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    Default Re: 2x20 Vs 4x8

    A couple of the coaches I take advice from have used the term "tolerance" for many years. Think it's similar to FRC / w-prime but without putting math or acronyms to it. Or... I don't understand FRC yet. Which is possible!!!

    The observation was that with the popularity of sweet spot training some riders had decided that was all they needed to do. A ton of miles at 85-90% feels great and loads up the TSS graph. But after the initial gains seems like folks get stuck in a rut. They lose the dynamics of riding a bike and become pure diesel motors. Particularly time trialists where you are riding a lot of constant power efforts and not getting pack dynamics, surges, etc.

    In vague terms, unlike the FRC math, "tolerance" its how quickly you can recover from higher wattage efforts.

    FWIW, I really dig the math and the theory. But must admit results have come from just riding the bike consistently and with a good mix of training. I think the tools allow us to over do it in terms of planning and fixation on data. At least I've been guilty of stem staring and have found it nice to move back towards riding and riding hard on hard days and easy on easy days and worrying less about numbers. Probably sounds weird given the posts in this forum but sharing numbers makes the examples more concrete (I hope).

    Everything obvious in retrospect.... adding in some sprints and specific VO2max work builds a better engine. At a cost or recovery time and frankly the workouts hurt more which means it takes more dedication and HTFU to complete them.

    If there is interest maybe a few of us could take a different thread and share training plans for a season or even a year. Might be fun, could be long and boring. Suspect there are only 6-8 folks on VS interested and everyone knows the various bike training / math dork forums (Wattage Group etc etc). But if there's interest I'll throw up some posts and track things through Base in the Fall and Build Jan-March. We start racing in April so season is shifted compared to say CX focused riders or folks training for long fall events.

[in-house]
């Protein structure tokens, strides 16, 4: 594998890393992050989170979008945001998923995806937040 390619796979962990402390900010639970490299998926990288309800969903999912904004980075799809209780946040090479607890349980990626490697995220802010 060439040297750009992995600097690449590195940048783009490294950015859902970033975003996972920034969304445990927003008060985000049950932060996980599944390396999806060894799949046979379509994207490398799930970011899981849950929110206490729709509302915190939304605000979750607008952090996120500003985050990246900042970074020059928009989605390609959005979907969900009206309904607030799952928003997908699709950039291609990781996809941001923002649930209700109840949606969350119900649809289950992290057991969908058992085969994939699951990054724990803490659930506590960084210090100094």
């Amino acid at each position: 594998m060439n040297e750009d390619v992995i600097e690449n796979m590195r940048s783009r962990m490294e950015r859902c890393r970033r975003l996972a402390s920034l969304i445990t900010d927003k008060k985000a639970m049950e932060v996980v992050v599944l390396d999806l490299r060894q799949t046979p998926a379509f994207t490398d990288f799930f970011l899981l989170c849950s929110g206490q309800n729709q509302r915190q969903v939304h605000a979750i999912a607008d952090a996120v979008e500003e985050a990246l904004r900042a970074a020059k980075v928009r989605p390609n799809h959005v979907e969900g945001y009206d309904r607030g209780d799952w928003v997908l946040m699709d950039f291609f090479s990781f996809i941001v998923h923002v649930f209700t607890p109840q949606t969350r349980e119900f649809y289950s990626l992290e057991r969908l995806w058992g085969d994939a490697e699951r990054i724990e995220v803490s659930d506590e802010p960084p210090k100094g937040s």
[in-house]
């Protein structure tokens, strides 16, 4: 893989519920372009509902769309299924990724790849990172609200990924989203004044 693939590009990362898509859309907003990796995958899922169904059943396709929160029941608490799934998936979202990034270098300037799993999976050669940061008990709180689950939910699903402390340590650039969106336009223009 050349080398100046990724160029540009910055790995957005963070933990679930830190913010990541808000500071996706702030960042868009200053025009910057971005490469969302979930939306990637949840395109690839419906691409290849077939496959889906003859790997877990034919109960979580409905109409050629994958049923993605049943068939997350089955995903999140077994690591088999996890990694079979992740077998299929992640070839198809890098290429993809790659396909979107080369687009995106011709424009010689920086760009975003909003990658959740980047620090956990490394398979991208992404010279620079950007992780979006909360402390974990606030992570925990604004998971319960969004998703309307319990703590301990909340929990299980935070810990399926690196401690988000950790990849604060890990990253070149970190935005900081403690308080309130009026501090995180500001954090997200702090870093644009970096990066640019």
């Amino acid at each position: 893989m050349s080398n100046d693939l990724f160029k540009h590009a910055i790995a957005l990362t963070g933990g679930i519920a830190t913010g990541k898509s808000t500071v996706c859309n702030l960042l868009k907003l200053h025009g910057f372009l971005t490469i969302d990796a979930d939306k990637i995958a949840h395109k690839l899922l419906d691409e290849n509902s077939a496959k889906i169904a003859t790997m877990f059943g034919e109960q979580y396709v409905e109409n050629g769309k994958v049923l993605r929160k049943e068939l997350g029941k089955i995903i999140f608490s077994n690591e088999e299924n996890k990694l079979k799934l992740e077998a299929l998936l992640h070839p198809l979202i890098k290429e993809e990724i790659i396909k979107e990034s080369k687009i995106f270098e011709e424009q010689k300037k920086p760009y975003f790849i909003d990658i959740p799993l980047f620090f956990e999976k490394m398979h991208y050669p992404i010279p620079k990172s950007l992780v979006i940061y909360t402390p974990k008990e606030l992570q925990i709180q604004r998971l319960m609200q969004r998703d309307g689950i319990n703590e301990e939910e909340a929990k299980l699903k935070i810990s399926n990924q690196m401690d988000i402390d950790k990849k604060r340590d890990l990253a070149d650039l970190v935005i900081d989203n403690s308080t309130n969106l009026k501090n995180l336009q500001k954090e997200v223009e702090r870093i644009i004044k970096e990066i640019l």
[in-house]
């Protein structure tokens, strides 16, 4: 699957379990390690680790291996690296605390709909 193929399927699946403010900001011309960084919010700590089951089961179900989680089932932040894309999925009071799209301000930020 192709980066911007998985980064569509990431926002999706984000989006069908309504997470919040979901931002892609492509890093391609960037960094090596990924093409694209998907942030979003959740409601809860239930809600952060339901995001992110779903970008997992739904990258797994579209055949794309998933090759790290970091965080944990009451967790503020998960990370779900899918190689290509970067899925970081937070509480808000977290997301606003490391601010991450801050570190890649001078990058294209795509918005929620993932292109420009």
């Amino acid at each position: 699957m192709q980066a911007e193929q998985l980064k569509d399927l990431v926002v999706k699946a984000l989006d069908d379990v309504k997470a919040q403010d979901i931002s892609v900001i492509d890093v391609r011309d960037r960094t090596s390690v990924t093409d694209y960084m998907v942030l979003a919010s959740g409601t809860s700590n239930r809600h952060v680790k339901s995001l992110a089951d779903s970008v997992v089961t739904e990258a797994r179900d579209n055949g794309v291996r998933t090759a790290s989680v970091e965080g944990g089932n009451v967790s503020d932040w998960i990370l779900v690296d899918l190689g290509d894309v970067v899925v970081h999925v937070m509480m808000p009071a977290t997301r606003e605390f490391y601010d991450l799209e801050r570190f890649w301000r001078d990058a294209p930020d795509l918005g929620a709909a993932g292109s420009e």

-Mark
     

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    Default Re: 2x20 Vs 4x8

    I've been really interested in FRC and how it relates to cyclocross. Mine has been coming up in WKO4 as I've been doing some more 30 sec, 1 min, and 2 min efforts. No where near 32 kJ, but over 20 in WKO4. Cusick said their algorithm considers over 23 kJ as "High" and desirable for a cross racer.

    I was going to post this in the WKO4 user group on facebook, but does anybody know if the FRC calculation is based on set FTP? In other words, if my FTP is set low, does that inflate FRC? Or is it based on the power duration curve?

    I wish the wattage group was less confrontational and combative. I'm too intimidated to post there :)